But the hope of the Christian faith is dependent on God’s display of strength, not ours. God is in the business of destroying our idol of self-sufficiency in order to reveal himself as our sole sufficiency. This is God’s way—he kills in order to make alive; he strips us in order to give us new clothes. He lays us flat on our back so that we’re forced to look up. God’s office of grace is located at the end of our rope. The thing we least want to admit is the one thing that can set us free: the fact that we’re weak. The message of the Gospel will only make sense to those who have run out of options and have come to the relieving realization that they’re not strong. Counter-intuitively, admission of weakness is our greatest strength.
So, the Christian life is a progression. But it’s not an upward progression from weakness to strength—it’s a downward progression from strength to weakness. And this is good news because ladder-Christianity is exhausting and enslaving. The strength of God alone can liberate us from the burden of needing to be strong—the sufficiency of God alone can relieve us of the weight we feel to be sufficient. As I’ve said before, Christian growth is not, “I’m getting stronger and stronger, more and more competent every day.” Rather, it’s “I’m becoming increasingly aware of just how weak and incompetent I am and how strong and competent Jesus was, and continues to be, for me.”
Because Jesus paid it all, we are set free from the pressure of having to do it all. We are weak. He is strong.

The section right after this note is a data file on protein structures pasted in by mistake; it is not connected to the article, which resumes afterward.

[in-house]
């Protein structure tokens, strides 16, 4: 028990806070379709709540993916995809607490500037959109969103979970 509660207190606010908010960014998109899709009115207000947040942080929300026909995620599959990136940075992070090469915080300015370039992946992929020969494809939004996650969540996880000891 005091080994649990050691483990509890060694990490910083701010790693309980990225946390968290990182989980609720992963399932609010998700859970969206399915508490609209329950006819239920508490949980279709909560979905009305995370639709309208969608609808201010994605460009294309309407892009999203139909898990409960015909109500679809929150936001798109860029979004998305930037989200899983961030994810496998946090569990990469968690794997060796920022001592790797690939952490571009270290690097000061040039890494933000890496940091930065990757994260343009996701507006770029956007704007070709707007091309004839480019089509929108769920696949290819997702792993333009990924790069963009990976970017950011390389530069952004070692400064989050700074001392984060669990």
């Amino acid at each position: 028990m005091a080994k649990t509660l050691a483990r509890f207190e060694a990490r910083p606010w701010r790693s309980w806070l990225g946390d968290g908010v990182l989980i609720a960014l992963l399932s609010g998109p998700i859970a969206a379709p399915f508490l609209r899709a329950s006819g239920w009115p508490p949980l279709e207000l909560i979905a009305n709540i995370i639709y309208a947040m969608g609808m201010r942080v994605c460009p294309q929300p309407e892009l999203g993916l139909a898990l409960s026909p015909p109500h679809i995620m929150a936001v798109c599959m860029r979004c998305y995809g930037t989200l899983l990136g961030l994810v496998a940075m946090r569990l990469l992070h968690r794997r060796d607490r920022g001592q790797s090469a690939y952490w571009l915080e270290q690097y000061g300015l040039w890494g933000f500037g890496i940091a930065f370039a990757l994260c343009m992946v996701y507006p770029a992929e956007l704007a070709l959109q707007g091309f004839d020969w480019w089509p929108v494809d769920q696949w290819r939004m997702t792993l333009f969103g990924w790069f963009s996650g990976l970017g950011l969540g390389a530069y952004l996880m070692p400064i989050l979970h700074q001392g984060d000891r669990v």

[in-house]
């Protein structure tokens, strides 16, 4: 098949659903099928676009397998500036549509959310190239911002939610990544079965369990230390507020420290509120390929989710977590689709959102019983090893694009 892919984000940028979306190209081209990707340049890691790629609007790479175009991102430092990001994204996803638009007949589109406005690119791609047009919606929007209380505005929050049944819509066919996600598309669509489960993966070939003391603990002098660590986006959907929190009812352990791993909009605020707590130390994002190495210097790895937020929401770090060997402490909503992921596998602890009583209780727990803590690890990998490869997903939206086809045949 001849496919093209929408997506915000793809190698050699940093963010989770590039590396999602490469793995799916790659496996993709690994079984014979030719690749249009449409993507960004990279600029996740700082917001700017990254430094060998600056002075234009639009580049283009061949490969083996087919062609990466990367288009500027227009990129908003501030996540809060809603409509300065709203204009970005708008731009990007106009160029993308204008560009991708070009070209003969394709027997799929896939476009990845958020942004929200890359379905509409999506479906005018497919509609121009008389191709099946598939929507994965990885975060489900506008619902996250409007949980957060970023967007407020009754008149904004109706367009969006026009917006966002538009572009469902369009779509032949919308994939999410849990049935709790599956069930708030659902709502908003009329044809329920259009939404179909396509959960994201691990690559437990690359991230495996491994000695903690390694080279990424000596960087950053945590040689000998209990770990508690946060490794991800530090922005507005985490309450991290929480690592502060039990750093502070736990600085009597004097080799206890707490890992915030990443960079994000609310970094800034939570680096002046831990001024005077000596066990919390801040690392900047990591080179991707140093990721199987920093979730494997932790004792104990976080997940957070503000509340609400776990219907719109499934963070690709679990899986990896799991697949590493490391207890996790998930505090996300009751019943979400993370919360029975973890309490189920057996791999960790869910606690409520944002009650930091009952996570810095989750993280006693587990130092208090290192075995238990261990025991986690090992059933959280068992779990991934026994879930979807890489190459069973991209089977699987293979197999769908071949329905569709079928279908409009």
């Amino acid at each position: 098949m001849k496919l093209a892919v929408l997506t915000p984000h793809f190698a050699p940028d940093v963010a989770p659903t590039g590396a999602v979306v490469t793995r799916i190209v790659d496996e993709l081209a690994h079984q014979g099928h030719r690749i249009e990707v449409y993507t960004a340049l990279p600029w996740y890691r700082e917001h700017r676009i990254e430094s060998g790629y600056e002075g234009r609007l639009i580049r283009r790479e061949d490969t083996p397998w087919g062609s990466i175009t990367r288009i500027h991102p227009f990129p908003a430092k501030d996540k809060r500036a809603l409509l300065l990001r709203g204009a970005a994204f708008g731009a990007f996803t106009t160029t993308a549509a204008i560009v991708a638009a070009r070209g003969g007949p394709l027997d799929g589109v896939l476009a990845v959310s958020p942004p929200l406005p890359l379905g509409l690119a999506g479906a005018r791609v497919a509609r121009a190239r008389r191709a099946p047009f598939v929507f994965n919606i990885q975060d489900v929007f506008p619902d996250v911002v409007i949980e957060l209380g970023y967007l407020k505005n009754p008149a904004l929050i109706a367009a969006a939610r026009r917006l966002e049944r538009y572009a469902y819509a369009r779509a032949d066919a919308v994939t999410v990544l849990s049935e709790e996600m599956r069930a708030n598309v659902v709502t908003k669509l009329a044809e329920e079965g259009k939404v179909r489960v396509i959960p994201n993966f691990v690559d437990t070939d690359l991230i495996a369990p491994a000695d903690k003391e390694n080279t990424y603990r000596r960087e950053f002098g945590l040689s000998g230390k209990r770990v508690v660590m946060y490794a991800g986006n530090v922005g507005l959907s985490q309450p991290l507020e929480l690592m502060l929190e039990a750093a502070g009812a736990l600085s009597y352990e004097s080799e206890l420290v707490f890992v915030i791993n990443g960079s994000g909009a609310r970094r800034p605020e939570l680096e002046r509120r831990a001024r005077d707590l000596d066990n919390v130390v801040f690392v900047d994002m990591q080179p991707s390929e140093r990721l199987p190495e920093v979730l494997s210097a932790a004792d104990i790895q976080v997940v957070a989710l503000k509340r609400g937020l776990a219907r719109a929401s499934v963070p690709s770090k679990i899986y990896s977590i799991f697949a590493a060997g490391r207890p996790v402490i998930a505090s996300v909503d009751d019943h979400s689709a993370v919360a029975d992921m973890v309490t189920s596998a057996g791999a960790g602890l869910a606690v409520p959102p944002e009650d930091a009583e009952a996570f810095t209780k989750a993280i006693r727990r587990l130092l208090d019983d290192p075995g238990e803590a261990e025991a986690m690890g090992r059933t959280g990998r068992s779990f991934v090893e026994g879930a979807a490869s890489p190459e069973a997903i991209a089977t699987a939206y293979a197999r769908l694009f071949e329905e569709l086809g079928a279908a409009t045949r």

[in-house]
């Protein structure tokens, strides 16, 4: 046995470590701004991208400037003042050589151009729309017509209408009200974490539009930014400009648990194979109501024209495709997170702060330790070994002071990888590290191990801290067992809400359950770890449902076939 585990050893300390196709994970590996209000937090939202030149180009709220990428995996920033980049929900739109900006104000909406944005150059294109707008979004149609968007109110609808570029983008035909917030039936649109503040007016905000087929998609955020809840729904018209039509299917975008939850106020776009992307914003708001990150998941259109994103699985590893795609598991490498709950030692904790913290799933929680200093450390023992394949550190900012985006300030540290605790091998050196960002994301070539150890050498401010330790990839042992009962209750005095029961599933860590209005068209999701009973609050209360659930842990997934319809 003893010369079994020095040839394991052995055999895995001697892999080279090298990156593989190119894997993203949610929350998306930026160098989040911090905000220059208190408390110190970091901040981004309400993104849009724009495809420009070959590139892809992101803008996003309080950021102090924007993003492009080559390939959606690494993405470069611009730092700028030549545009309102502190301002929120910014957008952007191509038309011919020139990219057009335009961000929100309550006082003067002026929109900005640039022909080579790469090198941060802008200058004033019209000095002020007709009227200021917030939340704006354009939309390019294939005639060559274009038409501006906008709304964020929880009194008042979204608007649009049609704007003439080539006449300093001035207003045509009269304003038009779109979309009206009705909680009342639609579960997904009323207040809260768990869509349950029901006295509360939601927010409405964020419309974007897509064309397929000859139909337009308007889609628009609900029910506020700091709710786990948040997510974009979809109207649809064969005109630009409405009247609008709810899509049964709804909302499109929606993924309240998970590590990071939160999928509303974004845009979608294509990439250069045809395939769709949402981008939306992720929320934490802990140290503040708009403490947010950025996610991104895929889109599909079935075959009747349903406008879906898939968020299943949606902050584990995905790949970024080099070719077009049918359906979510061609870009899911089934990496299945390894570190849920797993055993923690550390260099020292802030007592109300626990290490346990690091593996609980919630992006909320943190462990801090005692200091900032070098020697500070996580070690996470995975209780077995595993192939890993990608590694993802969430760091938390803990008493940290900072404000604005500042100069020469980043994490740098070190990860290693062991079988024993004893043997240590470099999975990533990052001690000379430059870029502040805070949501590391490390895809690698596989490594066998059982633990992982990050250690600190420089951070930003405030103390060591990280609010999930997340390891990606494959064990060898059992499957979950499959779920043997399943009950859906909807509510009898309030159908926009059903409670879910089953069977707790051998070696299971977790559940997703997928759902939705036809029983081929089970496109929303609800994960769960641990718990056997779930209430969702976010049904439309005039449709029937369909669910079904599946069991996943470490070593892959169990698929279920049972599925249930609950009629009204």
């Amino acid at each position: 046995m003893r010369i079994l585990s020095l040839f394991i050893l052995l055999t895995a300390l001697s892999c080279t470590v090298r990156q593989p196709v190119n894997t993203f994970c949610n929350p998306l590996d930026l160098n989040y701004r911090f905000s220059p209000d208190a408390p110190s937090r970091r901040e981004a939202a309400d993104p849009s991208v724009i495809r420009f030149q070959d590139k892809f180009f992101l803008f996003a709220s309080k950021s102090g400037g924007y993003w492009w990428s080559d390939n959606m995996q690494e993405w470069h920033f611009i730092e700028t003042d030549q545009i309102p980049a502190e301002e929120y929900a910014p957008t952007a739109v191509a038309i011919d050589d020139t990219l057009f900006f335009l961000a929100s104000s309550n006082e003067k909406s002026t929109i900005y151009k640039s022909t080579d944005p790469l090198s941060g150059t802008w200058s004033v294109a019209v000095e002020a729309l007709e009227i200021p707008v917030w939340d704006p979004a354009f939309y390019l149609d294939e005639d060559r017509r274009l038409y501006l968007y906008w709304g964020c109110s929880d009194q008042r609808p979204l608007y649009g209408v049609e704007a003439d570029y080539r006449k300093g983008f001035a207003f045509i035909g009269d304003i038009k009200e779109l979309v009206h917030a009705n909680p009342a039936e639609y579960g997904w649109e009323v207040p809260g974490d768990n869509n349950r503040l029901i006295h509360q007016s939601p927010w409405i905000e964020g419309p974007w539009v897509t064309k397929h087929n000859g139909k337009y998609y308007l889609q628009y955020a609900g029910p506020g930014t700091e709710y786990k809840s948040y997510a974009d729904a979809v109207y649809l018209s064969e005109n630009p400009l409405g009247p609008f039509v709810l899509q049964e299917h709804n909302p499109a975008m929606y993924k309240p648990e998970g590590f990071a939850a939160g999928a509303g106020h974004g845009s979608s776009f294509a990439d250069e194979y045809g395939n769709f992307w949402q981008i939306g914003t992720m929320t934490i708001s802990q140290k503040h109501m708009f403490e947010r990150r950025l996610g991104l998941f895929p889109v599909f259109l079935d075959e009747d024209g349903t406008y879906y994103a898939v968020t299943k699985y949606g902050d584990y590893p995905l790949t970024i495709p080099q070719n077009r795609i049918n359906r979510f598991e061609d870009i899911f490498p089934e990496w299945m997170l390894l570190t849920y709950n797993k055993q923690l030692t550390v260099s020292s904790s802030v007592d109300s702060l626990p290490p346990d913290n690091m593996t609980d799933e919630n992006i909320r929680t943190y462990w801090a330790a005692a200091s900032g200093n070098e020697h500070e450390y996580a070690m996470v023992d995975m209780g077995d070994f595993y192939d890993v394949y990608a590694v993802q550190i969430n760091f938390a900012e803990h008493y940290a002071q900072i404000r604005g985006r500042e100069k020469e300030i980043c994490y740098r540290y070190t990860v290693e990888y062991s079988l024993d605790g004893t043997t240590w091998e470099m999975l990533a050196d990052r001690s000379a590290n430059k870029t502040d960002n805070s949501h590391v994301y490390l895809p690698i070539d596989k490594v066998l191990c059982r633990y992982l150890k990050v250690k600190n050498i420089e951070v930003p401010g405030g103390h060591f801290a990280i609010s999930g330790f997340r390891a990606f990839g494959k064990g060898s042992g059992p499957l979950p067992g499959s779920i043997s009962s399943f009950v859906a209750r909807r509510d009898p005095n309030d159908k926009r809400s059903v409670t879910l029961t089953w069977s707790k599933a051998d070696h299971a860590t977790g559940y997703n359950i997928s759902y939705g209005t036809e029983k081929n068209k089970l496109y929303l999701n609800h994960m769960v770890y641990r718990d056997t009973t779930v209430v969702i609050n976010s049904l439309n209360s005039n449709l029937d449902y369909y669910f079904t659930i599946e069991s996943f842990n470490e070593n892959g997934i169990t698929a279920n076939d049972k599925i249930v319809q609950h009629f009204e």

That confession is the beginning of freedom.
It was in the context of my begging my kids, probably for the fifteenth time in ten minutes, to say “thank you,” that I thought of Jesus’ warning that “whoever does not receive the kingdom of God like a child shall not enter it” (Luke 18:17). Jesus is telling us to be like children? Really? Doesn’t he know what children are like? Especially my children?
I think, however, that it just may be (in a certain sense) our kids’ obliviousness to say “thank you” that Jesus is suggesting we emulate.
Saying “thank-you” is a particularly adult practice. And, interestingly, the quality of our “thank you” varies depending on the quality of the thing we’ve been given. It’s as if we want our thank you to repay the original kindness. Big kindnesses get big “thank-yous.” This is why we get uncomfortable when we get really good gifts. We know that simple “thank-yous” won’t cover the debt we owe. If someone gives us a truly wonderful gift, or helps us in a really selfless way, we’ll do anything we can to balance the scales again. Being in someone’s debt rankles.
Kids have no such problem. When someone gives them a gift, they unwrap it and begin to play immediately. It’s us parents who chase after them pleading, “Say thank you!” We might as well be saying what our subconscious is screaming: “You’re going to anger the gift-giver!”
Jesus wants us to receive the gift of his love like a child would: running off immediately to enjoy it. After all, doesn’t the gift-giver want to see his gift played with? Wasn’t that the whole point of giving it? The most glorious irony is this: our unfettered and without-thought play turns out to be more law-abiding than our starched-shirt and pleated-pant “thank-yous” ever could be. Our joy in a wonderful present engenders the kind of thanks (that which is from the heart) that the gift-giver was interested in.
Let’s receive God’s gift of Jesus like children. Your enjoyment of the gift of God’s one-way love is a precious kind of “thank you” to him.
(Excerpted from my forthcoming devotional It Is Finished: 365 Days of Good News)